# Time Dilation and Length Contraction the same thing?

Are these really just two ways of explaining the same thing?

## Answers and Replies

ghwellsjr
Gold Member
No, they are not the same thing.

Time dilation is where all times for a moving clock/observer are longer than for the frame in which they are considered.

Length contraction is where lengths only along the direction of motion are shorter than for the frame in which they are considered.

Are these really just two ways of explaining the same thing?
Both are different aspects or outcomes of the theory of relativity.
The length contraction doesnt actually have anything to do with actual change in physical properties of an object..Its the measurement that is important here.
Length of an oblect in an accelerating frame may seem to be ,or is measured to be shorter in the direction of motion to an observer in an other frame of reference.
Time inside such an accelerating frame may seem to be slowed down for an outside observer in another frame,whereas an observer inside the accelerating medium may not see any such effects.

Both are results of how Lorentz transformation work. It's pointless to ask for verbal descriptions; you should look up the Lorentz transformations; those equations tell of how it works; you need to learn to read the equations as there is no satisfactory no-math verbal dissection of that whole into parts like time dilation, length contraction, and relativity of simultaneity.

The length contraction is actually more of a result of relativity of simultaneity; the coordinate along the direction of motion is expanded just like time is dilated (with same gamma factor), but the coordinate intervals taken *at same moment* are contracted. To measure length of a moving object you need to measure positions of it's ends at same time, and the 'same time' is different for different observers.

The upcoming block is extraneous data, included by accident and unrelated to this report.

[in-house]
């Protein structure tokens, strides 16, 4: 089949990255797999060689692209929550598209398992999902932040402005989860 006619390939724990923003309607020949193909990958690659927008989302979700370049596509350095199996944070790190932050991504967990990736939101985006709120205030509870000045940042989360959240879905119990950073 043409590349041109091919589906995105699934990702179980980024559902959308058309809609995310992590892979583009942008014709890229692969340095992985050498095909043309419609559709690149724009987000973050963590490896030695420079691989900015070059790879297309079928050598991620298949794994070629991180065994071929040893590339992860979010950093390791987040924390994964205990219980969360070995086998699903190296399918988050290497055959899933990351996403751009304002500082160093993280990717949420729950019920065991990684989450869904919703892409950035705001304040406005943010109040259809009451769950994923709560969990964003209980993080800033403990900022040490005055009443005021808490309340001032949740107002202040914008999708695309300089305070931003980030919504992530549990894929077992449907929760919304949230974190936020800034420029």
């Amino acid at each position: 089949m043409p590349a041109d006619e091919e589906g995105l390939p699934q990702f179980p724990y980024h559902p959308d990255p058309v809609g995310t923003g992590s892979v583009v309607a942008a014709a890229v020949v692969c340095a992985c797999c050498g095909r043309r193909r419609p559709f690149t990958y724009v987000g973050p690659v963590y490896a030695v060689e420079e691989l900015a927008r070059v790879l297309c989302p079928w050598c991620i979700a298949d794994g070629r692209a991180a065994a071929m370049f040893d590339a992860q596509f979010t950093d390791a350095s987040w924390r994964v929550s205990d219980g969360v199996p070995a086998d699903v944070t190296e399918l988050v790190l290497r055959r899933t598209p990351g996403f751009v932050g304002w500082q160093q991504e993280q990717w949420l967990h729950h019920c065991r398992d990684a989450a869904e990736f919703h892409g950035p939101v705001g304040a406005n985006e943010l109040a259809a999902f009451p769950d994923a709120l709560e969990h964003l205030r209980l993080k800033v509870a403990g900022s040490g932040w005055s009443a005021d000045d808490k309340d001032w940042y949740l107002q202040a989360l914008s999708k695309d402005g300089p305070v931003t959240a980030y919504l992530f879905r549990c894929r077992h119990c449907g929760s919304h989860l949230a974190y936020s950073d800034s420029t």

This is important to understanding things like "ladder paradox".

I forget which frequent poster said it, but they called length contraction and time dilation two sides of the same coin.

I can't determine if the "coin" is distance or speed, perhaps there is little difference in this context.

ghwellsjr
Gold Member
I forget which frequent poster said it, but they called length contraction and time dilation two sides of the same coin.

I can't determine if the "coin" is distance or speed, perhaps there is little difference in this context.
That would be DaleSpam:
You cannot have time dilation without length contraction, they are two sides of the same "coin" (the Lorentz transform).

Ah, thanks George.

I should clarify then (now that it's been "coined"), Dalespam is not implying anything other then you can't have one without the other.

Both are results of how Lorentz transformation work. It's pointless to ask for verbal descriptions;

The length contraction is actually more of a result of relativity of simultaneity; the coordinate along the direction of motion is expanded just like time is dilated (with same gamma factor), but the coordinate intervals taken *at same moment* are contracted. To measure length of a moving object you need to measure positions of it's ends at same time, and the 'same time' is different for different observers.

I think that is a very good verbal description. One of the most concise descriptions I've read (just a little too general).